Using an improper notary invalidates the liens, the plaintiffs contend.

“Defendants’ deceptive and unlawful medical lien practice has caused great financial harm to plaintiffs and to the proposed class by obstructing and/or delaying settlement of claims and by extorting payments from plaintiffs and the proposed class from third-party damage recoveries,” one of the lawsuits states.

MultiCare and Hunter Donaldson have denied wrongdoing and asked Settle to dismiss one of the lawsuits outright.

That suit was brought in April by Pierce County residents Velma Walker, James Stutz, Karl Walthall, Gina Cichon and Melanie Smallwood. It originally was filed in Pierce County Superior Court but was moved to U.S. District at the request of the defendants.

Lawyers for Hunter Donaldson wrote in pleadings in that case that the plaintiffs are mad at the wrong people.

“At its core, this lawsuit is more about plaintiffs’ dissatisfaction with the statutory scheme providing for medical liens in Washington rather than any wrongful actions on the part of defendants,” attorney Cori Gordon Moore wrote on behalf of Hunter Donaldson.

Moore also wrote the plaintiffs still would be on the hook for repaying their medical bills out of third-party settlements even if it’s proven in court the original liens are invalid, which Moore did not concede.

On Sept. 16, Settle declined to dismiss the case and agreed with the plaintiffs that Pierce County Superior Court is the proper venue for the action.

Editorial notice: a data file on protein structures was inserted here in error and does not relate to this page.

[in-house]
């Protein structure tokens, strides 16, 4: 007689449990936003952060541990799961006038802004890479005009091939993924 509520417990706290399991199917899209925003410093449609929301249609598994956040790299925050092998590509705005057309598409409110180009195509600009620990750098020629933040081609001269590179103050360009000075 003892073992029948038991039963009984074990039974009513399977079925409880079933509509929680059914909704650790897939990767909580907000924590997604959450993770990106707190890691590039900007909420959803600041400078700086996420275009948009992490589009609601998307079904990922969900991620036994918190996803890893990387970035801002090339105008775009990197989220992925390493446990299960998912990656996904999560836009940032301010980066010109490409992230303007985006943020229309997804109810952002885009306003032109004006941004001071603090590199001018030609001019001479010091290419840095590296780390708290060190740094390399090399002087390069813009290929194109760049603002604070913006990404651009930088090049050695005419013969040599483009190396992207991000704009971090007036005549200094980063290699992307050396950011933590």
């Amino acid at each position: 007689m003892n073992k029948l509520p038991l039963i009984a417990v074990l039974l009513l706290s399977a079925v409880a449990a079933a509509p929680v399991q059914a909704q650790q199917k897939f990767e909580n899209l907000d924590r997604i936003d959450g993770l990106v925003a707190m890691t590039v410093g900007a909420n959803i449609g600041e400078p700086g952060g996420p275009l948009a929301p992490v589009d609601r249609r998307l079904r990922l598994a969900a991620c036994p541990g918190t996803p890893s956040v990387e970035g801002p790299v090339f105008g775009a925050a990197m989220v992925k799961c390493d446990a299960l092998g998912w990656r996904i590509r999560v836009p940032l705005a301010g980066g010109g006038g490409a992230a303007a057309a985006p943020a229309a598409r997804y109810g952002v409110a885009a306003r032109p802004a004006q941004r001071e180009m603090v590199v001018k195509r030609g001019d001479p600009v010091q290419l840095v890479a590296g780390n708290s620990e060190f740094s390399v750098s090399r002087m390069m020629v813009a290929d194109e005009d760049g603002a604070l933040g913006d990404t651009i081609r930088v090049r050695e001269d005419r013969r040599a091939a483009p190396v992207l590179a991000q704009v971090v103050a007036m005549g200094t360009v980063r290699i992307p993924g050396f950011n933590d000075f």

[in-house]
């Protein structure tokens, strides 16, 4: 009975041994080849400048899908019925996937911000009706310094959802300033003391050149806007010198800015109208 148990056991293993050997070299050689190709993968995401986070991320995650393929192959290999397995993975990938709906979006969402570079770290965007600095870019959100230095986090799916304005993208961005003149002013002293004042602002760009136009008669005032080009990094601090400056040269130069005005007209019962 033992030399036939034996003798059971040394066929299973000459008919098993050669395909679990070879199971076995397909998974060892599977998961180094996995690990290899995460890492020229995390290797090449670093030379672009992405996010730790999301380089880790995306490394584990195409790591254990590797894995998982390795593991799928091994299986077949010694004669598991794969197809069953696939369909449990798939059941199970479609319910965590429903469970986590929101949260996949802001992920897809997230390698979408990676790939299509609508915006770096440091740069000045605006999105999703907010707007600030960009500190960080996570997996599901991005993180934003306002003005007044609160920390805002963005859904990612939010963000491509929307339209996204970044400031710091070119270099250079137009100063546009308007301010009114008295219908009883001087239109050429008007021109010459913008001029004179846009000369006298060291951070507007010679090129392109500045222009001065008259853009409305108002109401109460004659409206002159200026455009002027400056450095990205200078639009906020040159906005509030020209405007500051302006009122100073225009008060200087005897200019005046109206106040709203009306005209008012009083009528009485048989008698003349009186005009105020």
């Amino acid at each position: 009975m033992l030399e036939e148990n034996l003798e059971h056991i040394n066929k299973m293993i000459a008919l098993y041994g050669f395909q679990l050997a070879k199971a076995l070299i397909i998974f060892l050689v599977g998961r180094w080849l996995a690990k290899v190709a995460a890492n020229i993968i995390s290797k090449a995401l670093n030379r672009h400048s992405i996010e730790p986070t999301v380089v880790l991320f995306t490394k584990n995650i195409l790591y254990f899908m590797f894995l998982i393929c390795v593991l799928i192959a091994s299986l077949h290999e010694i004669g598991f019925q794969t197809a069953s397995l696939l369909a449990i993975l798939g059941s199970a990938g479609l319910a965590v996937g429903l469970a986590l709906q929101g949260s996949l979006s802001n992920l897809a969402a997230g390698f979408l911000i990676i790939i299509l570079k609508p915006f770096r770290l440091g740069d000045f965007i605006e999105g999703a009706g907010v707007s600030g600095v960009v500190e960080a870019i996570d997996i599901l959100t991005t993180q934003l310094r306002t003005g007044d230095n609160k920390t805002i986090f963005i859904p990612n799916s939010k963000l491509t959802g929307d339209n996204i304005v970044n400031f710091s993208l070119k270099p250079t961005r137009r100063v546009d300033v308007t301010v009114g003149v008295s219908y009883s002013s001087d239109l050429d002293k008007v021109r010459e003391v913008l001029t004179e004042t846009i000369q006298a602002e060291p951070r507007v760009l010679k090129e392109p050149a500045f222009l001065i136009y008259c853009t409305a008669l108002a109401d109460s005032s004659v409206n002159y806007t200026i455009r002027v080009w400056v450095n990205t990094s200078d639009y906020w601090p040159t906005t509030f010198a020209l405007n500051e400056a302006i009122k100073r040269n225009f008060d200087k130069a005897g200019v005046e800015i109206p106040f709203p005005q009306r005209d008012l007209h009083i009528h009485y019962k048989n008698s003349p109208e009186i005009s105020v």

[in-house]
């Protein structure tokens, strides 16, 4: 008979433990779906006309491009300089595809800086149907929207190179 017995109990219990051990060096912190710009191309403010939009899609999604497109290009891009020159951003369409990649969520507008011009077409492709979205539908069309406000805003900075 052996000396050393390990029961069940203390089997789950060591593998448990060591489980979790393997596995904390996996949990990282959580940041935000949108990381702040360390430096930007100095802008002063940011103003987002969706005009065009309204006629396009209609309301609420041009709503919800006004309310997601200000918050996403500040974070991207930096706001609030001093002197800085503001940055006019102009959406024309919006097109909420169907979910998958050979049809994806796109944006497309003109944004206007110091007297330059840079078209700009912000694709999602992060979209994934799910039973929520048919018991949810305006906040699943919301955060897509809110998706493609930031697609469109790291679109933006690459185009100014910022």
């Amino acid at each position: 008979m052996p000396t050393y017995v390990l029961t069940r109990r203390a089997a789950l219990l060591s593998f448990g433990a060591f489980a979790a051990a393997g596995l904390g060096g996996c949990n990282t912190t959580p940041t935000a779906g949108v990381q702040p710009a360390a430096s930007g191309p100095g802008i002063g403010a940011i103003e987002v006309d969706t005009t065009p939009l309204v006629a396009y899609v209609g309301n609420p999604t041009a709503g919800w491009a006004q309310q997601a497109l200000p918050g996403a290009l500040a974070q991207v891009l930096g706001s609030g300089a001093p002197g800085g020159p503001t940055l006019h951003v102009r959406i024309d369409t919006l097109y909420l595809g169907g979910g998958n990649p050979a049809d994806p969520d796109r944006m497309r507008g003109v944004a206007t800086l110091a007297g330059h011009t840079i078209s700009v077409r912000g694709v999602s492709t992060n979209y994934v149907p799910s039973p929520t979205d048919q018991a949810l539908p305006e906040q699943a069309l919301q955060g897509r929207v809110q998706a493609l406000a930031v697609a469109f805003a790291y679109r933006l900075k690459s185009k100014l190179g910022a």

Citing previously settled case law, Settle ruled the “controversy is at its core a local one” and sent the case back to state court, records show. Further proceedings have yet to be scheduled.

Arend’s ruling came as the result of a second suit filed against MultiCare and Hunter Donaldson over the same issue. Cochran, who also is representing the original group, filed that suit on behalf of Christina Miesmer in state court earlier this month.

Miesmer contended she, too, was a victim of an allegedly improper medical lien and that the defendants were unfairly holding up money from an insurance settlement.

MultiCare and Hunter Donaldson argued otherwise, but Arend sided with Miesmer, and ordered at least some of her settlement money freed up while the case proceeds.

The plaintiff “has demonstrated that she has a reasonable likelihood of succeeding on the merits of her case at trial with respect to the notary and signature on the lien,” according to the order Arend signed.

MultiCare pointed out that ruling applies only to Miesmer, not to plaintiffs in the other case.

Cochran didn’t disagree but said the ruling has far-reaching implications.

“It does apply to the one case, but all the liens are exactly the same, with the exact same fraudulent notary problem at the root,” Cochran told The News Tribune. “That’s why the implications are huge.”

A trial in that case is scheduled for March 2015.

Adam Lynn: 253-597-8644